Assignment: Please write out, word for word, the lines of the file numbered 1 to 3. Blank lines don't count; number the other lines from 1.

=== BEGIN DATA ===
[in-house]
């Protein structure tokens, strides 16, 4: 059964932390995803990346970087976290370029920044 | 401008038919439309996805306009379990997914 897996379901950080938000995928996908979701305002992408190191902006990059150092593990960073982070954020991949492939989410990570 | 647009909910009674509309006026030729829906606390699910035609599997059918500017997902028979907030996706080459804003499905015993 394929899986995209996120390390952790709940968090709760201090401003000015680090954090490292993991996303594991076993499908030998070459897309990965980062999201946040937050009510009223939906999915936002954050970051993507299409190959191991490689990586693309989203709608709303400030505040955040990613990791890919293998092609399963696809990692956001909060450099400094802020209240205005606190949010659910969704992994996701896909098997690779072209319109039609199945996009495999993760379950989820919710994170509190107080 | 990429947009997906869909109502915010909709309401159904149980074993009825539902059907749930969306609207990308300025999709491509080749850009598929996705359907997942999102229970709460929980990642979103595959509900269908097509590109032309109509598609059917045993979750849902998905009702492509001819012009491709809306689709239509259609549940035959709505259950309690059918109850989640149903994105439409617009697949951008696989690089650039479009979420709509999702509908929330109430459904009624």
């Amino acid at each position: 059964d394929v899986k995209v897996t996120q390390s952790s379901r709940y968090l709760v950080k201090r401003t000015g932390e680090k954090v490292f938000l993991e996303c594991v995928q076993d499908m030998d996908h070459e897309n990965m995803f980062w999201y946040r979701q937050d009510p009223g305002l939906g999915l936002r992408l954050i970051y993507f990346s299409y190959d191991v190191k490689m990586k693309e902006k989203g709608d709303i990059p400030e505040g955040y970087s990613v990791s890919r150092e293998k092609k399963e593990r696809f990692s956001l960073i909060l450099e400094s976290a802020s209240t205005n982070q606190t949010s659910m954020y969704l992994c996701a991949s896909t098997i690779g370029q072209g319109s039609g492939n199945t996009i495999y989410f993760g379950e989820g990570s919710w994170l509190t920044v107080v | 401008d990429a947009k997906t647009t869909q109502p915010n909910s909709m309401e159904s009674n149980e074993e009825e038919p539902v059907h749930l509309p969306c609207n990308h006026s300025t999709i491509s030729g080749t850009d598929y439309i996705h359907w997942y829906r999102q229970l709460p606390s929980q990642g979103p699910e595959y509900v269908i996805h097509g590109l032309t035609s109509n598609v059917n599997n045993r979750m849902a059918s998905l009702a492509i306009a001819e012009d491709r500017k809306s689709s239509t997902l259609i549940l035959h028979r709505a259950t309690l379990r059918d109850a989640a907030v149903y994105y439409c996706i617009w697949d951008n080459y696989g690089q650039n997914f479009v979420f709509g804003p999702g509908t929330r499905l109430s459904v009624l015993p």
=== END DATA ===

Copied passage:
[in-house]
């Protein structure tokens, strides 16, 4: 059964932390995803990346970087976290370029920044 | 401008038919439309996805306009379990997914 897996379901950080938000995928996908979701305002992408190191902006990059150092593990960073982070954020991949492939989410990570 | 647009909910009674509309006026030729829906606390699910035609599997059918500017997902028979907030996706080459804003499905015993 394929899986995209996120390390952790709940968090709760201090401003000015680090954090490292993991996303594991076993499908030998070459897309990965980062999201946040937050009510009223939906999915936002954050970051993507299409190959191991490689990586693309989203709608709303400030505040955040990613990791890919293998092609399963696809990692956001909060450099400094802020209240205005606190949010659910969704992994996701896909098997690779072209319109039609199945996009495999993760379950989820919710994170509190107080 | 990429947009997906869909109502915010909709309401159904149980074993009825539902059907749930969306609207990308300025999709491509080749850009598929996705359907997942999102229970709460929980990642979103595959509900269908097509590109032309109509598609059917045993979750849902998905009702492509001819012009491709809306689709239509259609549940035959709505259950309690059918109850989640149903994105439409617009697949951008696989690089650039479009979420709509999702509908929330109430459904009624």
């Amino acid at each position: 059964d394929v899986k995209v897996t996120q390390s952790s379901r709940y968090l709760v950080k201090r401003t000015g932390e680090k954090v490292f938000l993991e996303c594991v995928q076993d499908m030998d996908h070459e897309n990965m995803f980062w999201y946040r979701q937050d009510p009223g305002l939906g999915l936002r992408l954050i970051y993507f990346s299409y190959d191991v190191k490689m990586k693309e902006k989203g709608d709303i990059p400030e505040g955040y970087s990613v990791s890919r150092e293998k092609k399963e593990r696809f990692s956001l960073i909060l450099e400094s976290a802020s209240t205005n982070q606190t949010s659910m954020y969704l992994c996701a991949s896909t098997i690779g370029q072209g319109s039609g492939n199945t996009i495999y989410f993760g379950e989820g990570s919710w994170l509190t920044v107080v | 401008d990429a947009k997906t647009t869909q109502p915010n909910s909709m309401e159904s009674n149980e074993e009825e038919p539902v059907h749930l509309p969306c609207n990308h006026s300025t999709i491509s030729g080749t850009d598929y439309i996705h359907w997942y829906r999102q229970l709460p606390s929980q990642g979103p699910e595959y509900v269908i996805h097509g590109l032309t035609s109509n598609v059917n599997n045993r979750m849902a059918s998905l009702a492509i306009a001819e012009d491709r500017k809306s689709s239509t997902l259609i549940l035959h028979r709505a259950t309690l379990r059918d109850a989640a907030v149903y994105y439409c996706i617009w697949d951008n080459y696989g690089q650039n997914f479009v979420f709509g804003p999702g509908t929330r499905l109430s459904v009624l015993p």